The Sports Medicine providers will complete a source document after each visit to document which maneuvers were performed and if the patient has recovered from concussion. They will also complete a survey at the start and end of the study to determine if they thought the training affected their understanding of BPPV and confidence in managing it, as well as determine any challenges they faced with learning/administering the maneuvers. The patients managed by providers in Group A will then be compared to patients managed by providers in Group B by multiple variables, including their post concussion symptom scores (PCSS), time to clearance for return to play, and time to symptom resolution. The investigators will also compare patients who were diagnosed with BPPV to those who were not to evaluate for risk factors for post-concussion BPPV, including comparison of age, gender, migraine history, prior concussion history, and mode of injury.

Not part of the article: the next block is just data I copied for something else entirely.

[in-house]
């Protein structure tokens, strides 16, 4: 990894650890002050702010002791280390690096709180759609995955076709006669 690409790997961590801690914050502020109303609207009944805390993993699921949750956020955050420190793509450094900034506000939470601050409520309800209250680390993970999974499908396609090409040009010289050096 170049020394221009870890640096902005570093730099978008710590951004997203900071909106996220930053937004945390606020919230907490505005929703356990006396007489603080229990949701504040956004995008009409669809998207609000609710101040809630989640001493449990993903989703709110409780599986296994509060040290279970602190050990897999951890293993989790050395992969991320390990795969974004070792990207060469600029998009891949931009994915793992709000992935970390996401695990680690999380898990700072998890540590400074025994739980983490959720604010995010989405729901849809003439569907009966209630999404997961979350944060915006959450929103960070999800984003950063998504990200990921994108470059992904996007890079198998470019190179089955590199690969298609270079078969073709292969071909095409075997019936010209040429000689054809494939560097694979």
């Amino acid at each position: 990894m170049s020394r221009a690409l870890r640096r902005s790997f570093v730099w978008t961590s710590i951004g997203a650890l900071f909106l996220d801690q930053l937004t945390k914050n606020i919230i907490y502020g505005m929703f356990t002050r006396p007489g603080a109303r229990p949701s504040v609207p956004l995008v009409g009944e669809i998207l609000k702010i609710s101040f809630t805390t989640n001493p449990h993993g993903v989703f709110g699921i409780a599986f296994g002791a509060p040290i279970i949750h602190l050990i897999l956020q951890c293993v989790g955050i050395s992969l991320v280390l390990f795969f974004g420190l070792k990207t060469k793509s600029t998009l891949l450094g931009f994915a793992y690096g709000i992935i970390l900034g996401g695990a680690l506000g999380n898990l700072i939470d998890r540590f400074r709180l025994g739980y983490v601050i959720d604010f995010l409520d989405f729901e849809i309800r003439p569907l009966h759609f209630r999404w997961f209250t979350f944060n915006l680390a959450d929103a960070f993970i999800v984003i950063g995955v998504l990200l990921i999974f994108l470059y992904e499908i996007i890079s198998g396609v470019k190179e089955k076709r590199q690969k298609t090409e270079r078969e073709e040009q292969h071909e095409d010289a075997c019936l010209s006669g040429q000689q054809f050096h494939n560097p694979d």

|Study Type :||Interventional (Clinical Trial)|
|Estimated Enrollment :||4 participants|
|Intervention Model:||Parallel Assignment|
|Masking:||None (Open Label)|
|Official Title:||Benign Paroxysmal Positional Vertigo (BPPV) Training for Sports Medicine Providers in a Pediatric Concussion Program|
|Estimated Study Start Date :||January 2019|
|Estimated Primary Completion Date :||January 2020|
|Estimated Study Completion Date :||January 2020|
Experimental: Early BPPV Management
Diagnostic and treatment training for BPPV.
Behavioral: Diagnostic and treatment training